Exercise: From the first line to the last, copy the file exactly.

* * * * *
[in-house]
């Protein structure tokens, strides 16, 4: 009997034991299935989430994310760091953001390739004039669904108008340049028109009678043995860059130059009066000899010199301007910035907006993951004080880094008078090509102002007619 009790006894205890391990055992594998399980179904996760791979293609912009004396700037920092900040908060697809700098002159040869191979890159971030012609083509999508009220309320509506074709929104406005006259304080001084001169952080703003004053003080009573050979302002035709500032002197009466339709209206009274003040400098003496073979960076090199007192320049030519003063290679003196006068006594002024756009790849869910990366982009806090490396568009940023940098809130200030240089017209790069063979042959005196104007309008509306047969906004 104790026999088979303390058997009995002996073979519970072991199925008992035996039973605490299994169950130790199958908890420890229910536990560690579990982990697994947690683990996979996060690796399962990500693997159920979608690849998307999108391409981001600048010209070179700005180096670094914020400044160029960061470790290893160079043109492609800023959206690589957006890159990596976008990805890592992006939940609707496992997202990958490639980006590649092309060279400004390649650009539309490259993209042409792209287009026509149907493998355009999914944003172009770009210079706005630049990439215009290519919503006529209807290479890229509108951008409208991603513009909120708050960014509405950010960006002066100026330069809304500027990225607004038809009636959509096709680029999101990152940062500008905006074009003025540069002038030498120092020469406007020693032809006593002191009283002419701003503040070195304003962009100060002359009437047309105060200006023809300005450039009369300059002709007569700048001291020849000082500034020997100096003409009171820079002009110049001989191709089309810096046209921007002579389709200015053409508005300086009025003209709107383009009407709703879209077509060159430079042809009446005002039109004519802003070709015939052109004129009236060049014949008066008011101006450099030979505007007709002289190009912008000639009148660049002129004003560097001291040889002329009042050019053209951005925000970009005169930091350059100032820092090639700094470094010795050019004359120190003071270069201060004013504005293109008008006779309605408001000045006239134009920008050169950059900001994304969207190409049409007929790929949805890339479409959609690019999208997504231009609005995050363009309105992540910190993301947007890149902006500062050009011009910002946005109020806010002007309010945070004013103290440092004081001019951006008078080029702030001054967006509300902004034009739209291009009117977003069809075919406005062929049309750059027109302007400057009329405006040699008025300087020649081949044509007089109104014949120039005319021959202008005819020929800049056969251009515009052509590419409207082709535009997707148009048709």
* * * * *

[in-house]
């Protein structure tokens, strides 16, 4: 009997034991299935989430994310760091953001390739004039669904108008340049028109009678043995860059130059009066000899010199301007910035907006993951004080880094008078090509102002007619 009790006894205890391990055992594998399980179904996760791979293609912009004396700037920092900040908060697809700098002159040869191979890159971030012609083509999508009220309320509506074709929104406005006259304080001084001169952080703003004053003080009573050979302002035709500032002197009466339709209206009274003040400098003496073979960076090199007192320049030519003063290679003196006068006594002024756009790849869910990366982009806090490396568009940023940098809130200030240089017209790069063979042959005196104007309008509306047969906004 104790026999088979303390058997009995002996073979519970072991199925008992035996039973605490299994169950130790199958908890420890229910536990560690579990982990697994947690683990996979996060690796399962990500693997159920979608690849998307999108391409981001600048010209070179700005180096670094914020400044160029960061470790290893160079043109492609800023959206690589957006890159990596976008990805890592992006939940609707496992997202990958490639980006590649092309060279400004390649650009539309490259993209042409792209287009026509149907493998355009999914944003172009770009210079706005630049990439215009290519919503006529209807290479890229509108951008409208991603513009909120708050960014509405950010960006002066100026330069809304500027990225607004038809009636959509096709680029999101990152940062500008905006074009003025540069002038030498120092020469406007020693032809006593002191009283002419701003503040070195304003962009100060002359009437047309105060200006023809300005450039009369300059002709007569700048001291020849000082500034020997100096003409009171820079002009110049001989191709089309810096046209921007002579389709200015053409508005300086009025003209709107383009009407709703879209077509060159430079042809009446005002039109004519802003070709015939052109004129009236060049014949008066008011101006450099030979505007007709002289190009912008000639009148660049002129004003560097001291040889002329009042050019053209951005925000970009005169930091350059100032820092090639700094470094010795050019004359120190003071270069201060004013504005293109008008006779309605408001000045006239134009920008050169950059900001994304969207190409049409007929790929949805890339479409959609690019999208997504231009609005995050363009309105992540910190993301947007890149902006500062050009011009910002946005109020806010002007309010945070004013103290440092004081001019951006008078080029702030001054967006509300902004034009739209291009009117977003069809075919406005062929049309750059027109302007400057009329405006040699008025300087020649081949044509007089109104014949120039005319021959202008005819020929800049056969251009515009052509590419409207082709535009997707148009048709």